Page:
How School’s Can Press ‘Snooze’ on the Morning Bell and Benefit Students


Photo courtesy to Katelyn O'Callaghan

The bus line in the morning.

The amount of sleep a student gets is vital to their mental health and their performance in school. On average, a public high school starts at 7:59am, according to the National Sleep Foundation, but multiple studies have shown that schools should start no earlier than 8:30am.

At AHS, classes start at 8:05am, but many students have to commute from Snowmass or down valley, which forces them to wake up as early as 6-6:30.

A study from The National Sleep Foundation shows that teenagers are significantly sleep deprived. 80% of students complain of being tired during the day and 15% have admitted that they’ve fallen asleep during class. 70% of students have reported sleeping less than 7 hours on a regular basis when the minimum amount of sleep needed for a teenager is 9-10 hours. Sleep scientists say that school should start at 10am, but that would leave no room for after school activities and it would take time away from family/social aspects of their life as well as dinner, and homework.

An article from Smithsonian stated that less sleep puts students at risk to health issues such as: depressive moods, risk-taking behaviors, heart issues, high blood pressure, and more athletic related injuries. 56% of licensed teenagers have admitted that they’ve driven when they felt they were too tired to drive safely, and one out of 10 students have said that they’ve fallen asleep at the wheel. When Jackson Hole High School changed it’s start time to 8:55am, the number of car crashes involving teenagers decreased by 70%.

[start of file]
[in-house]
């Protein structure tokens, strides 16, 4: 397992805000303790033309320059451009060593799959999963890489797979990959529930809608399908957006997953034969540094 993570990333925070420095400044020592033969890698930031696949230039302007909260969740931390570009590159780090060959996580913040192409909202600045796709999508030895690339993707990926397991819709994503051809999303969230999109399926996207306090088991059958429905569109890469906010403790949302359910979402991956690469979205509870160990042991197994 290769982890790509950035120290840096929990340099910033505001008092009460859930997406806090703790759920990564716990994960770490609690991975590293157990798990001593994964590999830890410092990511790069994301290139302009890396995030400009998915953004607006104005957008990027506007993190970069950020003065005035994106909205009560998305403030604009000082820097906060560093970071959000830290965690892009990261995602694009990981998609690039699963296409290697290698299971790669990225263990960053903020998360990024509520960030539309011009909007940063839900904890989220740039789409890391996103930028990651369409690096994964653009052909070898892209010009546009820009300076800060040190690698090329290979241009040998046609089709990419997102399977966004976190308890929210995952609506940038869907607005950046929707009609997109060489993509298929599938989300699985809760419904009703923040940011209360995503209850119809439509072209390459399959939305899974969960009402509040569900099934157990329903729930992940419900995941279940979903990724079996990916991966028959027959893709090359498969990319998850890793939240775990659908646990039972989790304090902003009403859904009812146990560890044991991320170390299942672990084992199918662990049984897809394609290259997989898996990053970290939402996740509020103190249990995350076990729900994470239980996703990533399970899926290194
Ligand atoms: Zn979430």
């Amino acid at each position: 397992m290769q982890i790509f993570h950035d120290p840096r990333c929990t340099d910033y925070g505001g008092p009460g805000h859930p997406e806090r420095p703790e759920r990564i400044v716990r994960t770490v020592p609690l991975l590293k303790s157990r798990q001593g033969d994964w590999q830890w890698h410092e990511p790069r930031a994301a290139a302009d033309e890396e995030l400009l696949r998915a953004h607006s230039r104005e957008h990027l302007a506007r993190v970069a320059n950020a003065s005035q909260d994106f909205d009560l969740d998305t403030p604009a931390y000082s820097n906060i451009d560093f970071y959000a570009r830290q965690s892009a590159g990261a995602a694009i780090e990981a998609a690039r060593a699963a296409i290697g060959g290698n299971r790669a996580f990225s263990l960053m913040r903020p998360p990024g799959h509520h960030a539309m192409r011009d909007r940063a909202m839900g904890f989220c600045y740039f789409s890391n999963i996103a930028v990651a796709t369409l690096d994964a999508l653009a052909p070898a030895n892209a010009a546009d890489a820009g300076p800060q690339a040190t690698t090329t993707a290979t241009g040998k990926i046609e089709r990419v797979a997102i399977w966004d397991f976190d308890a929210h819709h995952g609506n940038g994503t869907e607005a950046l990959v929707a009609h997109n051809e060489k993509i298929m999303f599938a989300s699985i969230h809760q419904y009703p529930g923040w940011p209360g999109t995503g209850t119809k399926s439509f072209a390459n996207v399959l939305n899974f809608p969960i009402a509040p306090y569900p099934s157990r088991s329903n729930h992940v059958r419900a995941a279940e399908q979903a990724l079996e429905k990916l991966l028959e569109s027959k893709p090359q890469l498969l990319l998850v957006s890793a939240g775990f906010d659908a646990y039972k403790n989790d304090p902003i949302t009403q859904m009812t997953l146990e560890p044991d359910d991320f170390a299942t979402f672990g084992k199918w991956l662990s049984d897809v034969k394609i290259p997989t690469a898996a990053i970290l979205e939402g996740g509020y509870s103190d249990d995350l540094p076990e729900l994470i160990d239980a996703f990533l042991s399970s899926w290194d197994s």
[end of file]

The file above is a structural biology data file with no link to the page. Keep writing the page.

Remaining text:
“It’s not a win unless it’s the best start time for all students,” Carin Towne, a parent at Laurelhurst Elementary in Seattle, said.

In 2015, Seattle approved later start times for schools in their area. The schools start later than 8:30, leaving kids more time to sleep. They are one of the largest school districts to have approved later times. Teachers, parents, and students all advocated for themselves to implement the new schedule.

“I think if it’s done in a thoughtful manner with all of the stakeholders involved, many of the issues that people are concerned about can be addressed,” Dr. Nathaniel Watson, lead author of the AASM (American Academy of Sleep Medicine) and associate professor of neurology at the University of Washington, said.

At AHS, the district would have to reconfigure the bus schedules, morning practices for some sports and afternoon practices for others. As Dr. Watson said, as long as everybody who would be affected was informed on what was going on, any school could make it work.

“We all want the same thing: healthy, vibrant, educated children who have every opportunity possible to succeed in this world,” Dr. Watson said.